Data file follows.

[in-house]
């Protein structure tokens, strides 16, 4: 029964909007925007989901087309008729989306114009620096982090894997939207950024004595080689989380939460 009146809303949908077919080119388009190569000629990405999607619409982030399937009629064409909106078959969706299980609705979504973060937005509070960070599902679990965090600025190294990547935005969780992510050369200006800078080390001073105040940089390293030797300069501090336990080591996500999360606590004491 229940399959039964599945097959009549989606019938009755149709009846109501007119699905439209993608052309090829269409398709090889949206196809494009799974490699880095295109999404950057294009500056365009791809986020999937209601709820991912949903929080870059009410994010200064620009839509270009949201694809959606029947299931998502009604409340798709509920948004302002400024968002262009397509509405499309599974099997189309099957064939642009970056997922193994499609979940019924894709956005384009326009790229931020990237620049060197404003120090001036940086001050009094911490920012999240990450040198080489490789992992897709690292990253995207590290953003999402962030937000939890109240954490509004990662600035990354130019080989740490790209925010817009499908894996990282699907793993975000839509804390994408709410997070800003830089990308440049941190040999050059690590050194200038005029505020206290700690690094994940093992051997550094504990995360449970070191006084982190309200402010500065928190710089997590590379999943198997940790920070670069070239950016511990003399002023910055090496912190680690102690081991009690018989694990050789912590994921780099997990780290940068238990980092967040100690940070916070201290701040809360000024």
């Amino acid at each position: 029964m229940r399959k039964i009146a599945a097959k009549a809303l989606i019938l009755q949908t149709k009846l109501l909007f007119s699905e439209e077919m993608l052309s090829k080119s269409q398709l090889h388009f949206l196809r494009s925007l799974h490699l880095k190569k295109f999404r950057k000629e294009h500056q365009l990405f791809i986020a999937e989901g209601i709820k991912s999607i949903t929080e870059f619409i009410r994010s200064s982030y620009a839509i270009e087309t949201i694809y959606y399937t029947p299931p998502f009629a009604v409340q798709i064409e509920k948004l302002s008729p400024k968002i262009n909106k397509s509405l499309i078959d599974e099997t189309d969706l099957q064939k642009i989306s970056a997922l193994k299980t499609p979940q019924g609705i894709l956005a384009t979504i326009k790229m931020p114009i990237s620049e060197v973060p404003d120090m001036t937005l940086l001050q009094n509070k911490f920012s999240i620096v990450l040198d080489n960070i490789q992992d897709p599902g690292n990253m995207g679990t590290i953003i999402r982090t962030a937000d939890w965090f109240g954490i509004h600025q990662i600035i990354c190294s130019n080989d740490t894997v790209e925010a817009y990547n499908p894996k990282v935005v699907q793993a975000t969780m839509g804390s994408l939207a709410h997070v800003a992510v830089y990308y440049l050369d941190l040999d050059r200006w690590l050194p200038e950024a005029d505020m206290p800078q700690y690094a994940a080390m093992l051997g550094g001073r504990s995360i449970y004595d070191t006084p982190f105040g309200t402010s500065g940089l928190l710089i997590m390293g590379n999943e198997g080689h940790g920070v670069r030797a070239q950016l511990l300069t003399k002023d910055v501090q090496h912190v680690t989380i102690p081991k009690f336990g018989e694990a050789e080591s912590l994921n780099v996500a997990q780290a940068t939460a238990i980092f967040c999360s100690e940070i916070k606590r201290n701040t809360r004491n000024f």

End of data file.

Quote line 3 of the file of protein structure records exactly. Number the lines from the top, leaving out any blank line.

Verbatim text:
């Amino acid at each position: 029964m229940r399959k039964i009146a599945a097959k009549a809303l989606i019938l009755q949908t149709k009846l109501l909007f007119s699905e439209e077919m993608l052309s090829k080119s269409q398709l090889h388009f949206l196809r494009s925007l799974h490699l880095k190569k295109f999404r950057k000629e294009h500056q365009l990405f791809i986020a999937e989901g209601i709820k991912s999607i949903t929080e870059f619409i009410r994010s200064s982030y620009a839509i270009e087309t949201i694809y959606y399937t029947p299931p998502f009629a009604v409340q798709i064409e509920k948004l302002s008729p400024k968002i262009n909106k397509s509405l499309i078959d599974e099997t189309d969706l099957q064939k642009i989306s970056a997922l193994k299980t499609p979940q019924g609705i894709l956005a384009t979504i326009k790229m931020p114009i990237s620049e060197v973060p404003d120090m001036t937005l940086l001050q009094n509070k911490f920012s999240i620096v990450l040198d080489n960070i490789q992992d897709p599902g690292n990253m995207g679990t590290i953003i999402r982090t962030a937000d939890w965090f109240g954490i509004h600025q990662i600035i990354c190294s130019n080989d740490t894997v790209e925010a817009y990547n499908p894996k990282v935005v699907q793993a975000t969780m839509g804390s994408l939207a709410h997070v800003a992510v830089y990308y440049l050369d941190l040999d050059r200006w690590l050194p200038e950024a005029d505020m206290p800078q700690y690094a994940a080390m093992l051997g550094g001073r504990s995360i449970y004595d070191t006084p982190f105040g309200t402010s500065g940089l928190l710089i997590m390293g590379n999943e198997g080689h940790g920070v670069r030797a070239q950016l511990l300069t003399k002023d910055v501090q090496h912190v680690t989380i102690p081991k009690f336990g018989e694990a050789e080591s912590l994921n780099v996500a997990q780290a940068t939460a238990i980092f967040c999360s100690e940070i916070k606590r201290n701040t809360r004491n000024f």